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BUYING A SMALL BUSINESS

10 questions for Ken Hendricks
 

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What's your favorite part of a typical day?
The end of the day, because I know I've done all that I can.

What skill would you most like to improve?
Organizing my desk.

What is the most overrated skill for an entrepreneur?
The most overrated skill is skill. Luck is more important. The entrepreneur gets credit for being this genius, when really he was just at the right place at the right time.

If you could go back in time and do one thing differently in your business, what would it be?
I would have shared with the banks my long-term vision and got them involved instead of just going to them when I needed money. I should have got them on my team right from the start.

What's the simplest thing you never learned to do?
Run a computer. I don't trust them.

Who is the smartest person you know? And why?
There is no single smartest person. There's a broad range of talent and intelligence out there. There are smart salespeople and communicators and managers. There are people who are successful at raising families and building companies. I always go to the best person I can find in a specific area.

What is the best advice you've given your children?
Whatever you do, do the best you can and never set a limit on how far you can go. I don't care if you're a garbage collector--you can turn into Wayne Huizenga. It doesn't matter what you do. It's always fun if you're successful.

What has been the most rewarding moment in your decades of entrepreneurship?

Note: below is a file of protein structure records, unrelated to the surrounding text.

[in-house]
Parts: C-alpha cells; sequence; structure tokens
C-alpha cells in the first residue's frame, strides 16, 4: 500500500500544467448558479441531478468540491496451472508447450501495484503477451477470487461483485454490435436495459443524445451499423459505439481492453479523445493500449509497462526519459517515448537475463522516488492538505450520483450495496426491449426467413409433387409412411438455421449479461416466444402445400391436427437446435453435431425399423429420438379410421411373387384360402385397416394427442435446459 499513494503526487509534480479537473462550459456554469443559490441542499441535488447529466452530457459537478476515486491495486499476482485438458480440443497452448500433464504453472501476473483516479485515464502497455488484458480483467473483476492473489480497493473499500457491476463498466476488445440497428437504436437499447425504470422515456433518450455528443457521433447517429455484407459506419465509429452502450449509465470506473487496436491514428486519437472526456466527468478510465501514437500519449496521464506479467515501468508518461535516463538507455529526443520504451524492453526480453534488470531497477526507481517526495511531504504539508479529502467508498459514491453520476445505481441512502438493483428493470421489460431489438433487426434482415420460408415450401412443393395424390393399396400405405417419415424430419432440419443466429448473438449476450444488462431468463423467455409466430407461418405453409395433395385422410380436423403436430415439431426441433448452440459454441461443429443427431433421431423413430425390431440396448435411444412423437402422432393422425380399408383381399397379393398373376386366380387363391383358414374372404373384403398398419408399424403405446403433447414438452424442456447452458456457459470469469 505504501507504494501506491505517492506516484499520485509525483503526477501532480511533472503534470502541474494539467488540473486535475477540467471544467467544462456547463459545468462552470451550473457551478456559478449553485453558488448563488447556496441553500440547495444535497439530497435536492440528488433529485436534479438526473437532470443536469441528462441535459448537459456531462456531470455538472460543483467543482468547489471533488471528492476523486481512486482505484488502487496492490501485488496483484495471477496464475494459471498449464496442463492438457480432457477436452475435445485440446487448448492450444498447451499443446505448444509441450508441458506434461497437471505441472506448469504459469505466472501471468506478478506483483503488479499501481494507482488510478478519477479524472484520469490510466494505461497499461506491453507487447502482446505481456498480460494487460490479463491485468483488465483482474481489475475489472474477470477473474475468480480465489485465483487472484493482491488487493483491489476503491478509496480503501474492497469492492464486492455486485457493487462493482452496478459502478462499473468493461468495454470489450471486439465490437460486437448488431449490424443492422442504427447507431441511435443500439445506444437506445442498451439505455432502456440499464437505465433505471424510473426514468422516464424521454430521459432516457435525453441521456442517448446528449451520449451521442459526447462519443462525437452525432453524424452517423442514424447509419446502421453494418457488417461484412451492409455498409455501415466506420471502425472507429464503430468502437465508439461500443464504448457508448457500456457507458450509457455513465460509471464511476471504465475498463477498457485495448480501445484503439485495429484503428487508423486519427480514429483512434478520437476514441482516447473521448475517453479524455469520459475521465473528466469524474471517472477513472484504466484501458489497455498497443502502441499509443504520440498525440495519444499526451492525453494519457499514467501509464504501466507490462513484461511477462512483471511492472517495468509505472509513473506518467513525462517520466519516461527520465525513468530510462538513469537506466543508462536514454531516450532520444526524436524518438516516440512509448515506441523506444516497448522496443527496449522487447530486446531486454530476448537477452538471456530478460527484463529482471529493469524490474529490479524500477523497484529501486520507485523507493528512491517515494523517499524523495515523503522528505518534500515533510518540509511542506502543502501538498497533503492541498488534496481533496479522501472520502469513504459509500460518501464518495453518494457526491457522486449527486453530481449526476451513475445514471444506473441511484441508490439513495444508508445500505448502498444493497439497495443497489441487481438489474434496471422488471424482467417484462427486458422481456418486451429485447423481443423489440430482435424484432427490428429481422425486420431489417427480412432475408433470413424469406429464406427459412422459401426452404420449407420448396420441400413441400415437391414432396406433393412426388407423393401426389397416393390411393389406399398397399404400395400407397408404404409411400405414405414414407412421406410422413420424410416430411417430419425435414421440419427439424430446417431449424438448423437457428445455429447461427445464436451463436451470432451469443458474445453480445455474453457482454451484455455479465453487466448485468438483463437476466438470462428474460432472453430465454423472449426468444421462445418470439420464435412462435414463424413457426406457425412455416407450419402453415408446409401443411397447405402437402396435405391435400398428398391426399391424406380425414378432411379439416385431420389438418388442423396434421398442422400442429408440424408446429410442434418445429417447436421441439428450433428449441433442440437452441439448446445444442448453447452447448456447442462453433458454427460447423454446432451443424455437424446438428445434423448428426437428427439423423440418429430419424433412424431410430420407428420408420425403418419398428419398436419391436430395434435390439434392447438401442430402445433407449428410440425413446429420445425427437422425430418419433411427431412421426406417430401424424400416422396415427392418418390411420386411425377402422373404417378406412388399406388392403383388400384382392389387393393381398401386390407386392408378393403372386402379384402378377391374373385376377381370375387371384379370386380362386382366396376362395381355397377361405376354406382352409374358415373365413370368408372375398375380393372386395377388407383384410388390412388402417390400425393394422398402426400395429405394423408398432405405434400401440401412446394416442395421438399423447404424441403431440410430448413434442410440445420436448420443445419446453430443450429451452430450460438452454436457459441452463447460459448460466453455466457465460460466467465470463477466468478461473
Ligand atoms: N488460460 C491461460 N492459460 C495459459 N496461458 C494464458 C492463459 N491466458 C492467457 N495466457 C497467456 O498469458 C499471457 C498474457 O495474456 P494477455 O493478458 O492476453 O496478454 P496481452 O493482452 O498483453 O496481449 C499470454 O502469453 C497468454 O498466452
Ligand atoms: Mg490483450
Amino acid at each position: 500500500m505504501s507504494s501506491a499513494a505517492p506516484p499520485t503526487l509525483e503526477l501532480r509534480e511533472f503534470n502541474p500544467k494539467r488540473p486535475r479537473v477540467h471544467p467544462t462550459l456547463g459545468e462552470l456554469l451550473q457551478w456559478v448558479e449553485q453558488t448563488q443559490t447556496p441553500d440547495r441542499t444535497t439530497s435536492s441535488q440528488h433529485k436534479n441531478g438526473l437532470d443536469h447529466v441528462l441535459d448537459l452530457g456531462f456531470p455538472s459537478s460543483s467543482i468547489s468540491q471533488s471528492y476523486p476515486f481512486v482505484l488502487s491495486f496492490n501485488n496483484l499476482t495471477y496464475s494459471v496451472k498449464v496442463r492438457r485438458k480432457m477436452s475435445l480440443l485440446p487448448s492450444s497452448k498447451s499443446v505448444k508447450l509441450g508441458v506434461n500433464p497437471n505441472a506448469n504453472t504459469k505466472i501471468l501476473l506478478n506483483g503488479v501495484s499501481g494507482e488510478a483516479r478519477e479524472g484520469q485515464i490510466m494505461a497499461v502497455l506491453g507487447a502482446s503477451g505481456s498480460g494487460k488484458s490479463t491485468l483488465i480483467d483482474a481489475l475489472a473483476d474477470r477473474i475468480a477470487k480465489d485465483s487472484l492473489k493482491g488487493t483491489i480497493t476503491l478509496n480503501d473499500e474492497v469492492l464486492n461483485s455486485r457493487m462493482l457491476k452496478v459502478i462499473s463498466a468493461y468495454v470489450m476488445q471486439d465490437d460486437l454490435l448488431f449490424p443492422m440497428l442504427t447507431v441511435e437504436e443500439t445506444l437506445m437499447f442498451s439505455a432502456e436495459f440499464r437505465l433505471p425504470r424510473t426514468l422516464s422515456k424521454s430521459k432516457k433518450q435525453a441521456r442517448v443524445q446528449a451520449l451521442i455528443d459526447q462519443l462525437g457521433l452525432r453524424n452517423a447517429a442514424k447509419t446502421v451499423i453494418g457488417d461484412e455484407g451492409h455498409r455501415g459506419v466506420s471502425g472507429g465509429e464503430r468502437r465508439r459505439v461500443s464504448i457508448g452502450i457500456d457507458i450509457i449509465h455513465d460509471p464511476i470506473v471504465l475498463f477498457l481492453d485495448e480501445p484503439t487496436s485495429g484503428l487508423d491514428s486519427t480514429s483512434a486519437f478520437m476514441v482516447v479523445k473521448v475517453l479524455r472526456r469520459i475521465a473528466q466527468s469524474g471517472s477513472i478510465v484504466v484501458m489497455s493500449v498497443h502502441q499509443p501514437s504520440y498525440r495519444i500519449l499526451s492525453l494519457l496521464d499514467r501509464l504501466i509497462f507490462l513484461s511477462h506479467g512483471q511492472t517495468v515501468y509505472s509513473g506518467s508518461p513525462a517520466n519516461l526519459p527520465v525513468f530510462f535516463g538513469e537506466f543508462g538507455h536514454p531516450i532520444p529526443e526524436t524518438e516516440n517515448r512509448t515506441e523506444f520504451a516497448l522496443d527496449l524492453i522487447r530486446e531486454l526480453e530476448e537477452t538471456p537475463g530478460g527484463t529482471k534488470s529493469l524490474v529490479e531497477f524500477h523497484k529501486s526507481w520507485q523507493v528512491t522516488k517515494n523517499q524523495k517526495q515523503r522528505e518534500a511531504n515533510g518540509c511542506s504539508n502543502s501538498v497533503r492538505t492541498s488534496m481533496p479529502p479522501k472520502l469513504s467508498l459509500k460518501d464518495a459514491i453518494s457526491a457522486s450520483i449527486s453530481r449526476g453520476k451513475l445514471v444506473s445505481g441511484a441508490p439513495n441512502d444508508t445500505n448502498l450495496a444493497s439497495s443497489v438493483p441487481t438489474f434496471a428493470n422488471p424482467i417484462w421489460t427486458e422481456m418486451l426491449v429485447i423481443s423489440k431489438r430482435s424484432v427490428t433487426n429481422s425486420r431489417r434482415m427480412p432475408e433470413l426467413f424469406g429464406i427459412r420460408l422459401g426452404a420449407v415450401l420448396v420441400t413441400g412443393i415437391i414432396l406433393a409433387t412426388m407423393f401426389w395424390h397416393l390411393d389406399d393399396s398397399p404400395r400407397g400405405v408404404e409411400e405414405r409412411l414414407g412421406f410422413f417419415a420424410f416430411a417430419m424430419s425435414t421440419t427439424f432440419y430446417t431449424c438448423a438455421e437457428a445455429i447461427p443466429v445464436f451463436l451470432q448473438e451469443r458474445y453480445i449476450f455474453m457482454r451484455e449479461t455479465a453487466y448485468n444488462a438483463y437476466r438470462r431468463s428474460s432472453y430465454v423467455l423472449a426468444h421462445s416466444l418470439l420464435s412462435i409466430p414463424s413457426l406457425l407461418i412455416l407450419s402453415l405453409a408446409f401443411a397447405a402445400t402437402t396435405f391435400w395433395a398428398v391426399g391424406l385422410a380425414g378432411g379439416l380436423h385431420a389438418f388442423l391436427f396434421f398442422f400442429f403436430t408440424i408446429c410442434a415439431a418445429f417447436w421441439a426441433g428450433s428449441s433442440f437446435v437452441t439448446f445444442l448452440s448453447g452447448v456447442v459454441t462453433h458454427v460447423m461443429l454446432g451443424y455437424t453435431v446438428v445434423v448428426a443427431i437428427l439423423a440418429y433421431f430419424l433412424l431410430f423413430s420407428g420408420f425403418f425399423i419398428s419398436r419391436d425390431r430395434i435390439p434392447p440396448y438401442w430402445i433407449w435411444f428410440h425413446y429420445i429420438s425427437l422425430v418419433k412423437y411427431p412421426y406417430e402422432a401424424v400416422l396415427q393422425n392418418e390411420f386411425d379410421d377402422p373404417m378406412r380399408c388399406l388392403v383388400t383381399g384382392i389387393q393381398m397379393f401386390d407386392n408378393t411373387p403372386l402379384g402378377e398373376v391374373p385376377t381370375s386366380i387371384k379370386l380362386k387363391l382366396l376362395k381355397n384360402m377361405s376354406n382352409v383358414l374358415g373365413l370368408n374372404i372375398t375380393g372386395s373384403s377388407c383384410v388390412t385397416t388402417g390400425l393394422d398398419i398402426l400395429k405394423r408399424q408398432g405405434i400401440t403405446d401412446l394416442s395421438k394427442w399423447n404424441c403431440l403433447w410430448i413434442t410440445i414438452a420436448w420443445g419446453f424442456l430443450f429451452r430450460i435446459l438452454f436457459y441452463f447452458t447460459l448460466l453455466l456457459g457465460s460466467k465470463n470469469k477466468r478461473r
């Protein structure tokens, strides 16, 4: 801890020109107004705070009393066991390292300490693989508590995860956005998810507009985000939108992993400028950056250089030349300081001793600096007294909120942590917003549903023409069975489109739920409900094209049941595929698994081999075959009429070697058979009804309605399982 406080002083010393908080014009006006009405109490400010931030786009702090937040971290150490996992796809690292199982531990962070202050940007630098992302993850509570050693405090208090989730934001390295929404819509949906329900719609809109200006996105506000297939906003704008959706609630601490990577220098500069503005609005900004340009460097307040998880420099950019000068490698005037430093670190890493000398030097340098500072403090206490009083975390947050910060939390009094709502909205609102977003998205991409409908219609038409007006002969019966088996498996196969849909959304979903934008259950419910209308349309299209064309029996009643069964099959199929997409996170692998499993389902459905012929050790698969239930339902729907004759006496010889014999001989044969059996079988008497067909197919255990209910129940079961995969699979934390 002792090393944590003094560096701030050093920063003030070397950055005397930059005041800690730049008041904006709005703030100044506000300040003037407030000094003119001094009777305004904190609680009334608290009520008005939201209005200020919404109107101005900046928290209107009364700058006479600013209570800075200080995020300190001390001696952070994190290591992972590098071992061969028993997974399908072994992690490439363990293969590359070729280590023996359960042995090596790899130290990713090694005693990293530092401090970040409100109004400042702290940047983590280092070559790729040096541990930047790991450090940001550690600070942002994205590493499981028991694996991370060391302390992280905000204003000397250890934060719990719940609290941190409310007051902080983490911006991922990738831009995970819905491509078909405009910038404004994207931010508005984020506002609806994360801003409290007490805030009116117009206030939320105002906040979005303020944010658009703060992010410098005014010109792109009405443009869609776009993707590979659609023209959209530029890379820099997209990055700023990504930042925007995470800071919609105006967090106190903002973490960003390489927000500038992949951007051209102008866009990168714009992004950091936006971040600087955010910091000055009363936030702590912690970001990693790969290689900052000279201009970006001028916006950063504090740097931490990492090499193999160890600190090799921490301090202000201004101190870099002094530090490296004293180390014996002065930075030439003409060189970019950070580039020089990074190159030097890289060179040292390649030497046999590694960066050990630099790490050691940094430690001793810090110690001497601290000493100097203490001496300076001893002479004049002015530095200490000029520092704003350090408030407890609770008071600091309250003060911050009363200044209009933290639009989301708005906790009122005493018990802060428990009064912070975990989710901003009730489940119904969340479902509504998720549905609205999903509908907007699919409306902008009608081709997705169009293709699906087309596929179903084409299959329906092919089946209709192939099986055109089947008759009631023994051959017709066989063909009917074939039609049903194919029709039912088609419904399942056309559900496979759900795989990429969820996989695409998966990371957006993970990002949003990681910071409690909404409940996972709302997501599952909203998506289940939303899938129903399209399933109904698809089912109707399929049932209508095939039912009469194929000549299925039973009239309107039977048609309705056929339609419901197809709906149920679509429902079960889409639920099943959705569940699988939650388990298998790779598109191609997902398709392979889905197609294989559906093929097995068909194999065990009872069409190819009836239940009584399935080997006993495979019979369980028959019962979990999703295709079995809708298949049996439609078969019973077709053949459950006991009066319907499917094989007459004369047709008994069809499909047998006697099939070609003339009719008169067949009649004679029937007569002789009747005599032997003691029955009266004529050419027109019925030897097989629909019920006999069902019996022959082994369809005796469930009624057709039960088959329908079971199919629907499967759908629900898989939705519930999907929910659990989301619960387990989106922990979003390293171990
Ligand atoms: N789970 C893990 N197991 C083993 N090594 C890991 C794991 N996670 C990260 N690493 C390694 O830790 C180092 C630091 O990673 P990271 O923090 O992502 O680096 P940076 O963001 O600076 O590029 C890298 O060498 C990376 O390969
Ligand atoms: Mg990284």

Our last annual managers meeting. I gave my motivational talk and then I asked, How many people here started as a forklift operator, a warehouse person, a roof loader, or a truck driver? We had 600 people and almost half of them stood up.

What belief did you hold at the beginning of your career that has changed?
That it was going to be really hard. I'm the 107th wealthiest person in the U.S., but getting here has just been step by step. I can't believe how easy it's been. What a country!

If you were charged with fixing the U.S. auto industry, how would you do it?
The guys who run the auto companies are out of touch with their customers and their employees. They ride to work in their limousines. They go up in their elevators and lock themselves in their offices. They don't walk out into the plants. They wouldn't even drive in the neighborhoods where their employees live. They give themselves big bonuses when the company isn't making any money. I'd make them get involved with the people who are building the cars. They've got to become real people.

Last updated: Dec 1, 2006




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